As promised, a phytochemical is a naturally occurring plant chemical that protects plants from disease. It’s found in fruits, vegetables, legumes, whole grains and nuts. Evidence also points to phytochemical’s as having disease-fighting properties (e.g., anti-cancer) that also protect humans. Last week I asked,  “Is a phytochemical the same thing as an antioxidant?” Here’s the answer – some phytochemicals are antioxidants (meaning they prevent oxidative damage) but not all are. However, even if a phytochemical is not an antioxidant, it is still beneficial, it just works in a different way than scavenging free radicals. Let me throw out some names of phytochemicals just to make you familiar, but please don’t worry about memorizing them!


  • Carotenoids
  • Flavonoids
  • Polyphenols
  • Tocotrienols

Possible Ways Phytochemicals May Work:

  • Antioxidants effects (scavenge free radicals).
  • Effects on cell differentiation (helps a cell when it starts to become different from the original).
  • Increases activity of enzymes that detoxify carcinogens.
  • Blocks formations of nitrosamines (which are carcinogens).
  • Preserves integrity of intracellular matrixes (keeps our cells intact).
  • Promotes maintenance of normal DNA repair (when carcinogens alter the cell’s DNA).
  • Increases apoptosis (spontaneous death of cancer cells).
  • Decreases cell proliferation (cancer cell division).

THEORY – Synergistic Effect

Each fruit, vegetable, whole grain, legume has hundreds of different phytonutrients that work together to increase disease-fighting potential. Research studies that focused on individual antioxidants (or phytonutrients) have shown mixed results & have not proved protective against cancer. Research has not determined a true “why” for this, but it is an area of continuing investigation. There are many possible reasons:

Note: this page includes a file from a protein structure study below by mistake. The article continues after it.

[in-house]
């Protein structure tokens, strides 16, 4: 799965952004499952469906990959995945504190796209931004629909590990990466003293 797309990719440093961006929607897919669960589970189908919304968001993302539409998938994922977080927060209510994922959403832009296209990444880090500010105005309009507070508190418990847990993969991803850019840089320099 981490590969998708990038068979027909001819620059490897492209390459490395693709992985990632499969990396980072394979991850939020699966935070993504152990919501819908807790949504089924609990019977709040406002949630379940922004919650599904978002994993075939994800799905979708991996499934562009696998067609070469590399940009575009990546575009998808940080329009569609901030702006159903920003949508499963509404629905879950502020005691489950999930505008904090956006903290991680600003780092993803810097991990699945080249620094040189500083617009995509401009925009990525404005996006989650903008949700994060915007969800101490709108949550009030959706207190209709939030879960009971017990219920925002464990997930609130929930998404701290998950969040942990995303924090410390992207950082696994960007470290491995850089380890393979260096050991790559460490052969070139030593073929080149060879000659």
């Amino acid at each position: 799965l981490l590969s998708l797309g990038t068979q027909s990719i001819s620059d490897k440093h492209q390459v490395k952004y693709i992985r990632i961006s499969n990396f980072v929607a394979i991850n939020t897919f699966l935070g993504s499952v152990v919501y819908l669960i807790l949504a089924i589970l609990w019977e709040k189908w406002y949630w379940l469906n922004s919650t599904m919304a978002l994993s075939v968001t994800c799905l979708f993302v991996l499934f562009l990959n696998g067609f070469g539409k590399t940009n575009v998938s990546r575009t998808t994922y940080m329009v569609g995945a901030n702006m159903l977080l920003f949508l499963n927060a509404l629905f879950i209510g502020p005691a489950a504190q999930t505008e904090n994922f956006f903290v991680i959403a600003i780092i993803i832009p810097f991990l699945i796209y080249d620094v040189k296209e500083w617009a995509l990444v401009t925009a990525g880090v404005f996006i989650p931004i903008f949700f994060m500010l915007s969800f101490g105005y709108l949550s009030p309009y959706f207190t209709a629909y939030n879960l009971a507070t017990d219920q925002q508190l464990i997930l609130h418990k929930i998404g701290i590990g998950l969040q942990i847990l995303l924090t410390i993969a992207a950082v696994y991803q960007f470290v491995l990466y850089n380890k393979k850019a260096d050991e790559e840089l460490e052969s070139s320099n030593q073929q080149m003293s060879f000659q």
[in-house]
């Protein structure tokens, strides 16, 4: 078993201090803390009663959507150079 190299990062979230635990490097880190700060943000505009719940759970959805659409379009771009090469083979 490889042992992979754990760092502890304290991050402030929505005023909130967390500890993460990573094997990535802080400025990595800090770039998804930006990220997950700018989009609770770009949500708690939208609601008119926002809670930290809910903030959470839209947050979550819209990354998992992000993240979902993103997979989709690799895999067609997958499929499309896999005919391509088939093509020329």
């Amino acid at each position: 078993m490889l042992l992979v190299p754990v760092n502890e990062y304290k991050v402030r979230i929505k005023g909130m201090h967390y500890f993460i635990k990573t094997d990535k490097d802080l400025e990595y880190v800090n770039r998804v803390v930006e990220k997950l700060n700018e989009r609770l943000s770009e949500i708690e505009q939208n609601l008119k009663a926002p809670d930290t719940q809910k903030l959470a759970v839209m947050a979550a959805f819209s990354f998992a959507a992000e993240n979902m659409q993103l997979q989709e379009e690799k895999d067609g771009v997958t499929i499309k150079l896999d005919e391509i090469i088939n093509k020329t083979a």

• Perhaps individual components may not work in isolation.
  • Perhaps antioxidants and phytonutrients in supplement form simply don’t have the same cancer-protective effects as a diet high in fruits and vegetables.
  • Perhaps different forms of the antioxidant not used for the research study are the beneficial part.
  • Perhaps the different forms of the antioxidants need each other to work.
  • Perhaps there’s an unidentified beneficial compound.
  • Perhaps it has something to do with genetics.

*The list goes on!

Take Away Tips:


  • Eat a variety of plant-based foods like fruits, vegetables, whole grains, beans/legumes, nuts/seeds, herbs/spices,coffee/tea. The AICR (American Institute for Cancer Research) recommends consuming 4-5 cups of fruits and vegetables daily. Eat the R–A–I–N–B–O–W and include WHITE fruits & vegetables (pears, white peaches, cauliflower, onions, etc.)
  • Choose whole foods instead of taking supplements!

Wendy Kaplan, MS, RDN, CSO, CDCES, CDN is a registered nutritionist specializing in oncology and weight management in Long Island and in the New York City area. Connect with Wendy on FacebookInstagram and Twitter and read more of her blog posts and download recipes at Food4HealthRD.comof her blog posts and download recipes at


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